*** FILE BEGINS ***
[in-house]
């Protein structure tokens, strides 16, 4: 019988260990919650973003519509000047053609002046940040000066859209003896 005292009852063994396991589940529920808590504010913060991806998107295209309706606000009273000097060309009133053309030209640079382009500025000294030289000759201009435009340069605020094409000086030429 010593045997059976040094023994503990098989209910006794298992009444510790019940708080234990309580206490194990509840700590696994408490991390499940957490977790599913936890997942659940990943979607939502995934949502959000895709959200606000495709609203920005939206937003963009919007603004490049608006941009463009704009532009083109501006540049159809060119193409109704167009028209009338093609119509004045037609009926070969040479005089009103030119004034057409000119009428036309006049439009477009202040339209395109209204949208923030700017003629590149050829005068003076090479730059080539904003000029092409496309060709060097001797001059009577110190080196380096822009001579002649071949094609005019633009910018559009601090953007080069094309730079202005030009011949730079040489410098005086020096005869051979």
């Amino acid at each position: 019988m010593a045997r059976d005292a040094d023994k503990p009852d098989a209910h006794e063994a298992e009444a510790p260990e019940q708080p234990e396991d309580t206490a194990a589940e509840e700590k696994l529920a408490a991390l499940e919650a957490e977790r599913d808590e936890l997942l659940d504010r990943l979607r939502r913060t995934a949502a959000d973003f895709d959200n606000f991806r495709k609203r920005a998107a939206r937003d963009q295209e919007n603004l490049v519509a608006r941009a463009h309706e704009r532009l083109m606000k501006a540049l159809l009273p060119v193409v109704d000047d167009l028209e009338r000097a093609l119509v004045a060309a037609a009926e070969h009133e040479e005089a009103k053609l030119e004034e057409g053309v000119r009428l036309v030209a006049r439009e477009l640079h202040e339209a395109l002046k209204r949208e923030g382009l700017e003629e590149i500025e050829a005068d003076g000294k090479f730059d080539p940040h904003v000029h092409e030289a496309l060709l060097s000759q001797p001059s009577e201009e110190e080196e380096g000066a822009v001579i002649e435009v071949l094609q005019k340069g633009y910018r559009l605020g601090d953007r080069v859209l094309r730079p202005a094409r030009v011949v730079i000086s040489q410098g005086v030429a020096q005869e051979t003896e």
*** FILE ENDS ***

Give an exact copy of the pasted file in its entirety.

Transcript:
[in-house]
């Protein structure tokens, strides 16, 4: 019988260990919650973003519509000047053609002046940040000066859209003896 005292009852063994396991589940529920808590504010913060991806998107295209309706606000009273000097060309009133053309030209640079382009500025000294030289000759201009435009340069605020094409000086030429 010593045997059976040094023994503990098989209910006794298992009444510790019940708080234990309580206490194990509840700590696994408490991390499940957490977790599913936890997942659940990943979607939502995934949502959000895709959200606000495709609203920005939206937003963009919007603004490049608006941009463009704009532009083109501006540049159809060119193409109704167009028209009338093609119509004045037609009926070969040479005089009103030119004034057409000119009428036309006049439009477009202040339209395109209204949208923030700017003629590149050829005068003076090479730059080539904003000029092409496309060709060097001797001059009577110190080196380096822009001579002649071949094609005019633009910018559009601090953007080069094309730079202005030009011949730079040489410098005086020096005869051979």
């Amino acid at each position: 019988m010593a045997r059976d005292a040094d023994k503990p009852d098989a209910h006794e063994a298992e009444a510790p260990e019940q708080p234990e396991d309580t206490a194990a589940e509840e700590k696994l529920a408490a991390l499940e919650a957490e977790r599913d808590e936890l997942l659940d504010r990943l979607r939502r913060t995934a949502a959000d973003f895709d959200n606000f991806r495709k609203r920005a998107a939206r937003d963009q295209e919007n603004l490049v519509a608006r941009a463009h309706e704009r532009l083109m606000k501006a540049l159809l009273p060119v193409v109704d000047d167009l028209e009338r000097a093609l119509v004045a060309a037609a009926e070969h009133e040479e005089a009103k053609l030119e004034e057409g053309v000119r009428l036309v030209a006049r439009e477009l640079h202040e339209a395109l002046k209204r949208e923030g382009l700017e003629e590149i500025e050829a005068d003076g000294k090479f730059d080539p940040h904003v000029h092409e030289a496309l060709l060097s000759q001797p001059s009577e201009e110190e080196e380096g000066a822009v001579i002649e435009v071949l094609q005019k340069g633009y910018r559009l605020g601090d953007r080069v859209l094309r730079p202005a094409r030009v011949v730079i000086s040489q410098g005086v030429a020096q005869e051979t003896e």